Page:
When Murray began to work on the church-state problem in the mid-1940s, the regnant Roman theory — which many simply identified with Catholic tradition tout court — was that the preferred arrangement was state recognition of the prerogatives of the Catholic Church, and state support of the Church’s work. In the Roman theological parlance of the time, this was the “thesis,” and any other arrangement, like that in the United States, was a mere “hypothesis.” This thesis/hypothesis schema was underwritten by another claim that many in Roman theological circles simply identified with Catholic “tradition”: the claim that “error has no rights.”
Unraveling this thick knot of seemingly settled “tradition” was no easy business, either intellectually or politically, in terms of stepping on ecclesiastical and theological toes. Murray’s careful analysis of Leo XIII’s texts suggested that the thesis/hypothesis business might not be as settled as it seemed. And, in a brilliant move, Murray reached beneath the thesis/hypothesis schema into a much older stratum of Catholic tradition, where he found, in the fifth-century writings of Pope Saint Gelasius I, a clear distinction between priestly authority and political authority — which suggested that the conflation of those two authorities in the “thesis” was, in fact, not the Catholic tradition (a suggestion buttressed, of course, by reference to Christ’s own distinction between what is Caesar’s and what is God’s in Matthew 22:21). Here was a true “liberal Catholicism” at work: a Catholicism that reached back into history to retrieve a long-forgotten element of the authentic tradition that, recovered, could be the engine of future development.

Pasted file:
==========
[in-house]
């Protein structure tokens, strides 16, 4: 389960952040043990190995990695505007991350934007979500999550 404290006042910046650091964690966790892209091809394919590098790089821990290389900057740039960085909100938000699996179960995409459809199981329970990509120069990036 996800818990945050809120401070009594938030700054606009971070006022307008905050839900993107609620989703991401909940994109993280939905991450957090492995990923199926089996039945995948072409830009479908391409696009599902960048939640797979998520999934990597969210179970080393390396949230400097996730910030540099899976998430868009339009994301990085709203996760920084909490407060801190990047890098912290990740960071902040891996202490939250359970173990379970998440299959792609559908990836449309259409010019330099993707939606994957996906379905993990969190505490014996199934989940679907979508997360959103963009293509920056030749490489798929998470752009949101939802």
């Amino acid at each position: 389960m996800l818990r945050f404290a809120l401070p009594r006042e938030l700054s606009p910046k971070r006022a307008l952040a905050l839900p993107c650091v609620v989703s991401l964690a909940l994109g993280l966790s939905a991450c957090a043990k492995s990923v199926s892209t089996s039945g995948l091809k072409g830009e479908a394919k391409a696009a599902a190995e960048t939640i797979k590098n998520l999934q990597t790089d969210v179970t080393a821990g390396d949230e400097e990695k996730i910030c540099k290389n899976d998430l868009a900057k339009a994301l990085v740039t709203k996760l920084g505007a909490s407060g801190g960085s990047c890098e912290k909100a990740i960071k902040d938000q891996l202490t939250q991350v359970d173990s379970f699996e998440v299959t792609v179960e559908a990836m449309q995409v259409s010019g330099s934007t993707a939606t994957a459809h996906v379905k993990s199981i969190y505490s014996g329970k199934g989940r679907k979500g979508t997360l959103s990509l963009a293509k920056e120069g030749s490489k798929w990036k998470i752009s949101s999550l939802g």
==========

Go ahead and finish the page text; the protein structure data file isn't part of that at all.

To make a long story short, Murray’s work on religious freedom was vindicated at the Second Vatican Council. There, two compelling arguments came together in a powerful synthesis: Murray’s historical work and his exegesis of Leo XIII, which put paid to the thesis/hypothesis schema, and European personalist philosophy, which showed the Council that, while “error” might have no rights (whatever that meant), persons had rights, whether their opinions were erroneous or not. That settled the question intellectually for most of the Council fathers. The politics of defining religious freedom as a basic human right were managed by another interesting coalition: Bishops from the Communist world, who wanted the Church to defend religious freedom so that they might use it as a new weapon in their own struggles, joined with U.S. bishops, who wanted the American constitutional arrangement vindicated, and Western European bishops, who were tired of ancien régime politics, formed a critical mass of support, resulting in Pope Paul VI’s promulgation of Vatican II’s landmark Decla